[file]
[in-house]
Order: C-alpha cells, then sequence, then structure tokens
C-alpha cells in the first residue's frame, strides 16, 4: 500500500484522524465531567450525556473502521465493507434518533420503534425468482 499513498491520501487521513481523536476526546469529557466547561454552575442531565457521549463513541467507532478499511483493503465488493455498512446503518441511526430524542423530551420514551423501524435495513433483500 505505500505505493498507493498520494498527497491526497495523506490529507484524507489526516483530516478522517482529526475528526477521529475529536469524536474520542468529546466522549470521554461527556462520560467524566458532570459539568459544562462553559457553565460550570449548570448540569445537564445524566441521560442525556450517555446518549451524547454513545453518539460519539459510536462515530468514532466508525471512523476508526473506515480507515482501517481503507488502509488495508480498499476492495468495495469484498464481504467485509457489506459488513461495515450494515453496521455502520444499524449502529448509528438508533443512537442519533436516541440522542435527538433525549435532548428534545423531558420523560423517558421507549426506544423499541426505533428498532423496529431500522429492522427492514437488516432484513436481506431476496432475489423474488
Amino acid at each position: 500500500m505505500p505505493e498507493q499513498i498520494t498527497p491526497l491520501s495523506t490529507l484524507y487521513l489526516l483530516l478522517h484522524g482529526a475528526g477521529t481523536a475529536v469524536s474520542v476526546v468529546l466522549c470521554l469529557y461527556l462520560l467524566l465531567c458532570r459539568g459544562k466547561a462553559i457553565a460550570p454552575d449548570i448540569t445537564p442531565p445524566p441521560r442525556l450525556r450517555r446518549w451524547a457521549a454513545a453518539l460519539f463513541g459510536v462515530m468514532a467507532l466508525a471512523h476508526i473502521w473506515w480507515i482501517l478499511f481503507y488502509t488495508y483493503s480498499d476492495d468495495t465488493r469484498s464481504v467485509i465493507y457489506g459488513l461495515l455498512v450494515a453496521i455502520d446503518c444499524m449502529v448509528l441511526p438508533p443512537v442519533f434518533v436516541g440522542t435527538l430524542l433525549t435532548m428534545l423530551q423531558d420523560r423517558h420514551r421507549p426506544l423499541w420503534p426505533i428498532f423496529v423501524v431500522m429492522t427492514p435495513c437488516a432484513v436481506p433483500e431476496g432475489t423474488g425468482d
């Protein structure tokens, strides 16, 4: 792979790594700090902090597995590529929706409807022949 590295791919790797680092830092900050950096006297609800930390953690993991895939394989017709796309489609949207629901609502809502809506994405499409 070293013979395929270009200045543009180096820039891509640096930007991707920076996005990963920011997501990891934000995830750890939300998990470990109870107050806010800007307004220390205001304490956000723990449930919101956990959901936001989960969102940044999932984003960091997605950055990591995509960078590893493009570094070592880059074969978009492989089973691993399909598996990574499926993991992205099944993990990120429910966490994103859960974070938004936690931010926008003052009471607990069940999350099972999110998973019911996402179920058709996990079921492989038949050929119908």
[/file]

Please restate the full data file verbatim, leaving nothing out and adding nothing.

[in-house]
Order: C-alpha cells, then sequence, then structure tokens
C-alpha cells in the first residue's frame, strides 16, 4: 500500500484522524465531567450525556473502521465493507434518533420503534425468482 499513498491520501487521513481523536476526546469529557466547561454552575442531565457521549463513541467507532478499511483493503465488493455498512446503518441511526430524542423530551420514551423501524435495513433483500 505505500505505493498507493498520494498527497491526497495523506490529507484524507489526516483530516478522517482529526475528526477521529475529536469524536474520542468529546466522549470521554461527556462520560467524566458532570459539568459544562462553559457553565460550570449548570448540569445537564445524566441521560442525556450517555446518549451524547454513545453518539460519539459510536462515530468514532466508525471512523476508526473506515480507515482501517481503507488502509488495508480498499476492495468495495469484498464481504467485509457489506459488513461495515450494515453496521455502520444499524449502529448509528438508533443512537442519533436516541440522542435527538433525549435532548428534545423531558420523560423517558421507549426506544423499541426505533428498532423496529431500522429492522427492514437488516432484513436481506431476496432475489423474488
Amino acid at each position: 500500500m505505500p505505493e498507493q499513498i498520494t498527497p491526497l491520501s495523506t490529507l484524507y487521513l489526516l483530516l478522517h484522524g482529526a475528526g477521529t481523536a475529536v469524536s474520542v476526546v468529546l466522549c470521554l469529557y461527556l462520560l467524566l465531567c458532570r459539568g459544562k466547561a462553559i457553565a460550570p454552575d449548570i448540569t445537564p442531565p445524566p441521560r442525556l450525556r450517555r446518549w451524547a457521549a454513545a453518539l460519539f463513541g459510536v462515530m468514532a467507532l466508525a471512523h476508526i473502521w473506515w480507515i482501517l478499511f481503507y488502509t488495508y483493503s480498499d476492495d468495495t465488493r469484498s464481504v467485509i465493507y457489506g459488513l461495515l455498512v450494515a453496521i455502520d446503518c444499524m449502529v448509528l441511526p438508533p443512537v442519533f434518533v436516541g440522542t435527538l430524542l433525549t435532548m428534545l423530551q423531558d420523560r423517558h420514551r421507549p426506544l423499541w420503534p426505533i428498532f423496529v423501524v431500522m429492522t427492514p435495513c437488516a432484513v436481506p433483500e431476496g432475489t423474488g425468482d
């Protein structure tokens, strides 16, 4: 792979790594700090902090597995590529929706409807022949 590295791919790797680092830092900050950096006297609800930390953690993991895939394989017709796309489609949207629901609502809502809506994405499409 070293013979395929270009200045543009180096820039891509640096930007991707920076996005990963920011997501990891934000995830750890939300998990470990109870107050806010800007307004220390205001304490956000723990449930919101956990959901936001989960969102940044999932984003960091997605950055990591995509960078590893493009570094070592880059074969978009492989089973691993399909598996990574499926993991992205099944993990990120429910966490994103859960974070938004936690931010926008003052009471607990069940999350099972999110998973019911996402179920058709996990079921492989038949050929119908």